Study design: Multicenter prospective cohort study. Objectives: To determine the occurrence and predictors for pressure ulcers in patients with spinal cord injury (SCI) during primary in-patient rehabilitation. Setting: Eight Dutch rehabilitation centres with specialized SCI units. Methods: The

  12. Self-perceived participation among adults with spinal cord injury: a grounded theory study

    National Research Council Canada - National Science Library

    Ripat, J D; Woodgate, R L

    2012-01-01

    A grounded theory study of 19 adults with spinal cord injury was conducted. Participants engaged in individual in-depth interviews, and took photographs of aspects of their environment that promoted and restricted participation...

  13. How Do I Deal with Depression and Adjustment to My Spinal Cord Injury?

    Medline Plus

    Full Text Available ... is to arm yourself with information on what a spinal cord injury is, and what it means ... and there is of course an adjustment period as you navigate your new normal. The most important ...

  14. Trajectories in the Course of Life Satisfaction After Spinal Cord Injury : Identification and Predictors

    NARCIS (Netherlands)

    van Leeuwen, Christel M.; Post, Marcel W.; Hoekstra, Trynke; van der Woude, Lucas H.; de Groot, Sonja; Snoek, Govert J.; Mulder, Dineke G.; Lindeman, Eline

    Objective: To identify different life satisfaction trajectories in the period between the start of active spinal cord injury (SCI) rehabilitation and 5 years after discharge, and to find predictors for distinguishing between trajectories. The hypotheses were that different life satisfaction

  15. Development of hybrid orthosis for standing, walking, and stair climbing after spinal cord injury

    National Research Council Canada - National Science Library

    Kobetic, Rudi; To, Curtis S; Schnellenberger, John R; Audu, Musa L; Bulea, Thomas C; Gaudio, Richard; Pinault, Gilles; Tashman, Scott; Triolo, Ronald J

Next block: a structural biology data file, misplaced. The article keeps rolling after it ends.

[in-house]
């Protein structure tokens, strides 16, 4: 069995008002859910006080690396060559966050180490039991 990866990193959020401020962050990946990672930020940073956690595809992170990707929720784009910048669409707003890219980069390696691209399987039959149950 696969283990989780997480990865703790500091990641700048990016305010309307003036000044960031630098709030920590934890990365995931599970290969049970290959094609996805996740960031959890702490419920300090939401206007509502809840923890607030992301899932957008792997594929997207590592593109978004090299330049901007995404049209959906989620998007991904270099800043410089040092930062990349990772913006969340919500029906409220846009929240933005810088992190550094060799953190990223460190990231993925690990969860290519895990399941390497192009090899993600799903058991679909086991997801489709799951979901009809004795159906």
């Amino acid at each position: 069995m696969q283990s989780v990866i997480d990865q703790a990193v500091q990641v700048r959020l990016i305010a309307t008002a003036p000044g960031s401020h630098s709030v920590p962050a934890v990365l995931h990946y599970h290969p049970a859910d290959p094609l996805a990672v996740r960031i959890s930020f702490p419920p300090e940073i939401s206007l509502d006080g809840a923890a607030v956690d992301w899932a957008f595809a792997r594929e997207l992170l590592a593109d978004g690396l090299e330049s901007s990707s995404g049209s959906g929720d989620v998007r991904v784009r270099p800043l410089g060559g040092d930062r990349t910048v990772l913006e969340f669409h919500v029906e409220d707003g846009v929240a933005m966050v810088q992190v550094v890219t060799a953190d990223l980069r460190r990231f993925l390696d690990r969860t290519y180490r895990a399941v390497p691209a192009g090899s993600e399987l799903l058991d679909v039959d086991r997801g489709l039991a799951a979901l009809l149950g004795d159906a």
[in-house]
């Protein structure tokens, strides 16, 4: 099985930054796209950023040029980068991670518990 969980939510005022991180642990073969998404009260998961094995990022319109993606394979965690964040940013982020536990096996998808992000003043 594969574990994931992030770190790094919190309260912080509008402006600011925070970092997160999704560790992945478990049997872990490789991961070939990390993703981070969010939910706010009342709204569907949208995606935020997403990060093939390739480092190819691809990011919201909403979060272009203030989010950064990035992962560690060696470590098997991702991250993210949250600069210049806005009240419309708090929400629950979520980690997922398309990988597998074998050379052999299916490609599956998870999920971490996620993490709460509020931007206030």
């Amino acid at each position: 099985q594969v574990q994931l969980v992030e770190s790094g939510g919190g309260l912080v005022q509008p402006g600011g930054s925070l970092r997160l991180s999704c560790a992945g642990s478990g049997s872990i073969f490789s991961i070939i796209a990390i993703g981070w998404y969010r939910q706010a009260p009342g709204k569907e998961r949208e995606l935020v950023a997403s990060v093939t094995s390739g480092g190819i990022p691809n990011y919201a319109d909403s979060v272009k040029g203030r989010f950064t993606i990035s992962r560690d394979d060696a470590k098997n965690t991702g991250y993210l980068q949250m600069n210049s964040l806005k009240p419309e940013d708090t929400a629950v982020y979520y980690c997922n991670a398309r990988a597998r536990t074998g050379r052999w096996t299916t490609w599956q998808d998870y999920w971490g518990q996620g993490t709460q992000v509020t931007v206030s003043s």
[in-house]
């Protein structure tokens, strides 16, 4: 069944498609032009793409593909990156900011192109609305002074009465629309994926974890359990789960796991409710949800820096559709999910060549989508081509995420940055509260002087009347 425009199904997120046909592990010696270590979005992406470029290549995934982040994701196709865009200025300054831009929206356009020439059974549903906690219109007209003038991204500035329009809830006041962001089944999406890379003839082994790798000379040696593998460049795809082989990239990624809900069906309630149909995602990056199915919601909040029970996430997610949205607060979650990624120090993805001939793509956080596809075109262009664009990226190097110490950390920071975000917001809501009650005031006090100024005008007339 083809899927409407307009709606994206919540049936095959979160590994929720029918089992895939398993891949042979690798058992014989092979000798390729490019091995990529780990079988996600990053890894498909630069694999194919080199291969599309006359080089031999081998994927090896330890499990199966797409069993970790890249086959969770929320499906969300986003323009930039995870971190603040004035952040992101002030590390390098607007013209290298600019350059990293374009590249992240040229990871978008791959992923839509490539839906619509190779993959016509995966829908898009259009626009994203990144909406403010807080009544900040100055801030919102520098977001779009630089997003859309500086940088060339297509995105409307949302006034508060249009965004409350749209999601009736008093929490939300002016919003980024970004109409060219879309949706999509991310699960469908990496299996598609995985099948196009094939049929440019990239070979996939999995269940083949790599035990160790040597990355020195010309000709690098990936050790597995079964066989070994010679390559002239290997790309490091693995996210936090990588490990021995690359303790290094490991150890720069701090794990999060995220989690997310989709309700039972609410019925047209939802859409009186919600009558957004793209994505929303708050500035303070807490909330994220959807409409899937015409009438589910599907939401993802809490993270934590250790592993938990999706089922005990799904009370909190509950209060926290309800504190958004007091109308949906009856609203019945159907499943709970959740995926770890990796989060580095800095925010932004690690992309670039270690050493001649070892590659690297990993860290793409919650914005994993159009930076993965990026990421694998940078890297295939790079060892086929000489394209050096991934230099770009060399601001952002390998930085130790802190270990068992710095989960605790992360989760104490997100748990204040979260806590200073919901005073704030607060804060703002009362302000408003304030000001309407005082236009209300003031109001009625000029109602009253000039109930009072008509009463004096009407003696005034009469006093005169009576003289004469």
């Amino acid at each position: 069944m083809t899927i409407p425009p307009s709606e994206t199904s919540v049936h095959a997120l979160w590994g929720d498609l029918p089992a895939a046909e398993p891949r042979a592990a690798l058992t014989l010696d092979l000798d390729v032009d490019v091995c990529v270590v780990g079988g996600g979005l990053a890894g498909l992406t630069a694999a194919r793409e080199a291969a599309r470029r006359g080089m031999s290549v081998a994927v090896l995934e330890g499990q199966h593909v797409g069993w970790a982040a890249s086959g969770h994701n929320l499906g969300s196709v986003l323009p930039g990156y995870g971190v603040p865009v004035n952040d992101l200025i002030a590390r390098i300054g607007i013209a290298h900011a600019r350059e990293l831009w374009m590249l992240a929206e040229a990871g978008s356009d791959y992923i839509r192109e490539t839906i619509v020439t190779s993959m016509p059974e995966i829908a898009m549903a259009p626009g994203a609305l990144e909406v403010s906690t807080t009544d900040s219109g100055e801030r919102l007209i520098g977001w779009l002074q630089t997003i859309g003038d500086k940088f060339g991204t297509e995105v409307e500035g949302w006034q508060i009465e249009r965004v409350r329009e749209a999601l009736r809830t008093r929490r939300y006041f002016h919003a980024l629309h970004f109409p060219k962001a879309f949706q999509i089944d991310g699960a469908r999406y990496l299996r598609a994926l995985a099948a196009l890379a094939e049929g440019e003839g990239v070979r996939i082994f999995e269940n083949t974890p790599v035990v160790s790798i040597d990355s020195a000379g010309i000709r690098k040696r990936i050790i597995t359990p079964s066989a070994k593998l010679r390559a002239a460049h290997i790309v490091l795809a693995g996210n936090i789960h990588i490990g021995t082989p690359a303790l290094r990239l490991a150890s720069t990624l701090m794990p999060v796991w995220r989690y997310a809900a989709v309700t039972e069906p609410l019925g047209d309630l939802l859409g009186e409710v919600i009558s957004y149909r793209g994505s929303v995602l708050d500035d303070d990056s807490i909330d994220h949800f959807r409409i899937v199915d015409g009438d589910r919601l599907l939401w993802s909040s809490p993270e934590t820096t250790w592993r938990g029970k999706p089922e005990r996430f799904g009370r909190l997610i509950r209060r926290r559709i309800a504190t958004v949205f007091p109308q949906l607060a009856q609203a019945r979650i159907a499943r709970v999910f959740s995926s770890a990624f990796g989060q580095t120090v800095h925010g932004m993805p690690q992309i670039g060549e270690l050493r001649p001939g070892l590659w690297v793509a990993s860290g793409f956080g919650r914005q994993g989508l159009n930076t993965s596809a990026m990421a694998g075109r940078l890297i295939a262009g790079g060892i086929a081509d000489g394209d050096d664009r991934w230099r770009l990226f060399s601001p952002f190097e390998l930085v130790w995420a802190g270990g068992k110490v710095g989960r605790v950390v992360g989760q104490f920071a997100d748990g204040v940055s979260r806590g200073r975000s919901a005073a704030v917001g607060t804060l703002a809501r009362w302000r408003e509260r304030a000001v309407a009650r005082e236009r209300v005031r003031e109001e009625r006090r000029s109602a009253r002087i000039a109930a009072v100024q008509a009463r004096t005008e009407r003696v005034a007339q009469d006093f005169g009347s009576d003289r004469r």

2009-01-01

    ...) to facilitate standing, walking, and stair climbing after spinal cord injury (SCI). The orthotic components consist of electromechanical joints that lock and unlock automatically to provide upright stability and free movement powered by FES...

  16. Low-Grade Inflammation and Spinal Cord Injury: Exercise as Therapy?

    Science.gov (United States)

    da Silva Alves, Eduardo; de Aquino Lemos, Valdir; Ruiz da Silva, Francieli; Lira, Fabio Santos; dos Santos, Ronaldo Vagner Thomathieli; Rosa, João Paulo Pereira; Caperuto, Erico; Tufik, Sergio; de Mello, Marco Tulio

    2013-01-01

    An increase in the prevalence of obesity in people with spinal cord injury can contribute to low-grade chronic inflammation and increase the risk of infection in this population. A decrease in sympathetic activity contributes to immunosuppression due to the lower activation of immune cells in the blood. The effects of physical exercise on inflammatory parameters in individuals with spinal cord injury have not been well described. We conducted a review of the literature published from 1974 to 2012. This review explored the relationships between low-grade inflammation, spinal cord injury, and exercise to discuss a novel mechanism that might explain the beneficial effects of exercise involving an increase in catecholamines and cytokines in people with spinal cord injury. PMID:23533315

  17. How Do I Deal with Depression and Adjustment to My Spinal Cord Injury?

    Medline Plus

    Full Text Available ... affecting about 1 in 5 people. There are treatments available to ease the symptoms of depression using ... on depression with spinal cord injury and potential treatment options. Related pages What is a complete vs ...

  18. How Do I Deal with Depression and Adjustment to My Spinal Cord Injury?

    Medline Plus

    Full Text Available ... what a spinal cord injury is, and what it means in terms of short-term planning and ... life. Depression can cause physical and psychological symptoms. It can worsen pain, make sleep difficult, cause loss ...

  19. Functional electrical stimulation for the upper limb in tetraplegic spinal cord injury: a systematic review.

    Science.gov (United States)

    Patil, Siddeshwar; Raza, Wajid A; Jamil, Firas; Caley, Richard; O'Connor, Rory J

    2014-01-01